Enemies found in the world range from alien creatures to robots. Every enemy felt unique in their looks and strategies. I hope this diversity is seen throughout my journey with Bioware’s sci-fi adventure because I am floored by the little I have seen already.
While playing this sci-fi RPG alone is an option, playing with two to three other friends makes the adventure that much better. Everyone using different Javelins and using teamwork to defeat giant enemies with smaller minions makes for epic battles that give satisfying rewards by the end.
Strongholds, Anthem‘s version of a raid, hold as a challenging, yet rewarding option outside of main story quests. Meant for end game content, the one featured here gave me a positive impression that makes me excited to go through each stronghold with my friends.
Expeditions have enough variety for a story that will not get old. From puzzles, only one was shown within the three missions, to boss battles, I found something to scratch every itch I felt for my time in this breathtaking world. Once completed, your squad earns medals for experience points and obtain any equipment or weapons found in combat that can be used or scrapped for resources to utilized for crafting.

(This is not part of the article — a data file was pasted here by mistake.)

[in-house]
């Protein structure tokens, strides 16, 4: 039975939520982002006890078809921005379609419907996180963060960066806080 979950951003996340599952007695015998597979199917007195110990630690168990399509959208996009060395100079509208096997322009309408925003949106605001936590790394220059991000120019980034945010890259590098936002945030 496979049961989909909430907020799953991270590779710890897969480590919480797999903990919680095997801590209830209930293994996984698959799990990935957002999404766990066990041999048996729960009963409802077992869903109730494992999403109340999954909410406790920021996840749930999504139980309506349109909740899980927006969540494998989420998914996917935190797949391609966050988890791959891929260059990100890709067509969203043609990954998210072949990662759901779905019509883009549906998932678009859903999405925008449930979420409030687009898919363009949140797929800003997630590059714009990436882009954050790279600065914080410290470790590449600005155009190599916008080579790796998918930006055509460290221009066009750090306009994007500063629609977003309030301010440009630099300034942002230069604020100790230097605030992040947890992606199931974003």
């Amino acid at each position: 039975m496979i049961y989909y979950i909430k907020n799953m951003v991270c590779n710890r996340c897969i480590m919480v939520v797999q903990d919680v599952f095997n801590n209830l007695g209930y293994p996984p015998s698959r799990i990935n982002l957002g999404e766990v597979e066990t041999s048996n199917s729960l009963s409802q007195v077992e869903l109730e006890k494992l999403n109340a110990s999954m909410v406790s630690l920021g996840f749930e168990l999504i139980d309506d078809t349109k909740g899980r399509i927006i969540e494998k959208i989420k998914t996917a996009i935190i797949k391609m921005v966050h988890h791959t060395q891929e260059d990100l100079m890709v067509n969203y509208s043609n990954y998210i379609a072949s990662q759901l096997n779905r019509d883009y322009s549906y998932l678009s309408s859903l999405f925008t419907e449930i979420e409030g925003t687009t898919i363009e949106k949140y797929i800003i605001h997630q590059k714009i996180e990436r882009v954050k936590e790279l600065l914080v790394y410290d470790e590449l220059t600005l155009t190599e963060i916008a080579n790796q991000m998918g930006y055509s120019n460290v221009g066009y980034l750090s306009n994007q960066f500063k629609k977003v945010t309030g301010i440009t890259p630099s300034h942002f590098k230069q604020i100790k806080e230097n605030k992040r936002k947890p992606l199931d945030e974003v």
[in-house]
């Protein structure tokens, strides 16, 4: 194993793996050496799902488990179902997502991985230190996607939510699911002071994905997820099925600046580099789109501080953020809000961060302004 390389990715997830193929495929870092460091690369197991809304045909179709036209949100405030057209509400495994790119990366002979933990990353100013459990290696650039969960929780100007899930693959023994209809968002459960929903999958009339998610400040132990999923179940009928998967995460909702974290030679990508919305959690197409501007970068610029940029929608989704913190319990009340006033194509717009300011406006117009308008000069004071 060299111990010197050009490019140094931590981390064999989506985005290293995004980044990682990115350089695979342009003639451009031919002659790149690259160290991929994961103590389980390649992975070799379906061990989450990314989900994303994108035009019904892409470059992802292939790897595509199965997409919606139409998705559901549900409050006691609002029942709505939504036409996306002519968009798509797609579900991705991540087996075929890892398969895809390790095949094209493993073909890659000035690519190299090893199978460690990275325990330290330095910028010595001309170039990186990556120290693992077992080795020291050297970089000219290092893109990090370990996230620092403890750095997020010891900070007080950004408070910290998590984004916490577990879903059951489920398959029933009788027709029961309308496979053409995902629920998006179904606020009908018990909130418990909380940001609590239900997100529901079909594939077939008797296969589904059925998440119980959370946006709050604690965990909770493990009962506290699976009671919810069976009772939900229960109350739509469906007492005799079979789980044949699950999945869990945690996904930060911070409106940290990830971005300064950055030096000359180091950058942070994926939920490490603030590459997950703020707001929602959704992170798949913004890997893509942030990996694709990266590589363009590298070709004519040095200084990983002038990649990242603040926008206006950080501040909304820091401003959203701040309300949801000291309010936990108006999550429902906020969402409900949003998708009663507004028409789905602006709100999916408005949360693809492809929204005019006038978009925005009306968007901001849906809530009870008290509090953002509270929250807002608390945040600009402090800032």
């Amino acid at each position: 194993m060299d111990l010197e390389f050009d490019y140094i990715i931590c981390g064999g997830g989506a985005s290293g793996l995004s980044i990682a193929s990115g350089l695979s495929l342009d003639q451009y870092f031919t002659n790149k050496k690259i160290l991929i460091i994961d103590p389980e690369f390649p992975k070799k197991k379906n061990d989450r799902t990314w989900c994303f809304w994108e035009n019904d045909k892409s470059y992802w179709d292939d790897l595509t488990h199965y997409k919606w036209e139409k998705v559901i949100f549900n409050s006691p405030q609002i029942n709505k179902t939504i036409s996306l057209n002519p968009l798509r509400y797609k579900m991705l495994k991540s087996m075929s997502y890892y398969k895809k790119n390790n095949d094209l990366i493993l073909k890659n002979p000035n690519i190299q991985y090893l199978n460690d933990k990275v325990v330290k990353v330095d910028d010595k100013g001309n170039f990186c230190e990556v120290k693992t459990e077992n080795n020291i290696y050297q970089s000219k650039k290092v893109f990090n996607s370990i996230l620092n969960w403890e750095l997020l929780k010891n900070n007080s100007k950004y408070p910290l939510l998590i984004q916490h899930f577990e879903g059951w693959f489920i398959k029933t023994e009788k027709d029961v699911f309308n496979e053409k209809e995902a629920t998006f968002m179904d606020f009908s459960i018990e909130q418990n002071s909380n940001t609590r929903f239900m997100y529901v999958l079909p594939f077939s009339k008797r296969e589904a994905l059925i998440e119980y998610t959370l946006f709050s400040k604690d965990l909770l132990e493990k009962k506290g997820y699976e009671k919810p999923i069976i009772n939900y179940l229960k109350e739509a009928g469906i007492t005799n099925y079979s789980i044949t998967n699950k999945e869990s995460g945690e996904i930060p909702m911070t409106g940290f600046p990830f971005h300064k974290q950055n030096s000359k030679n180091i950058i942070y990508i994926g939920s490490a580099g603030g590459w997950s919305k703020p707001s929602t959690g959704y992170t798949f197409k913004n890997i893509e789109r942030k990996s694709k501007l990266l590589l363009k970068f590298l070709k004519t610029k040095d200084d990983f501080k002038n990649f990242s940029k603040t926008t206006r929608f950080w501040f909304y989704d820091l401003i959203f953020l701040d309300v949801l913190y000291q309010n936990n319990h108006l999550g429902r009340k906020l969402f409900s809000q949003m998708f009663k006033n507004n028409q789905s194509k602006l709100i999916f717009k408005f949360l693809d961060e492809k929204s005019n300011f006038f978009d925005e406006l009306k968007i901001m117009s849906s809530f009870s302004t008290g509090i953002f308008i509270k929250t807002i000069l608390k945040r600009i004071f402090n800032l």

Crafting is an in-depth, but simple system. Use resources to make different rarity levels of items from Common, Uncommon, Rare, Epic, and Masterwork. Each level requires more assets to create but delivers a better weapon or piece of equipment. Consumables can also be made to enhance specific attributes during a mission. An easy to use mechanic that dramatically benefits those times where finding things does not work out as well as creating.
The economy will work on coins to buy new gear or players can use shards, the money that can be purchased as a microtransaction. Whether purchasing items with or without microtransactions will be unfair cannot be determined from the demo. In this time with the game, everything was marked 25 coins to buy. Thankfully any microtransactions sold will only contain a cosmetic item.
While many people complained about technical issues during the closed demo and some of those seeping into this weekend, I had little to no problems. Besides one crash and a few times, my frames dropped significantly, an overall smooth ride.
Bioware’s latest creation has a lot of promise and plenty of surprises up its sleeve. However, my worries still remain due to other titles similar to Anthem. Hopefully, the gameplay stays balanced enough for a challenge that does not punish players. If the loot system can continue its worthiness along with a compelling story, then this could be one of the best games of the year or one of the most disappointing. As of now, I am sold on one of the most beautiful and fun games I have played cooperatively with my friends.
Anthem launches Feb. 22 and you can pre-order it below: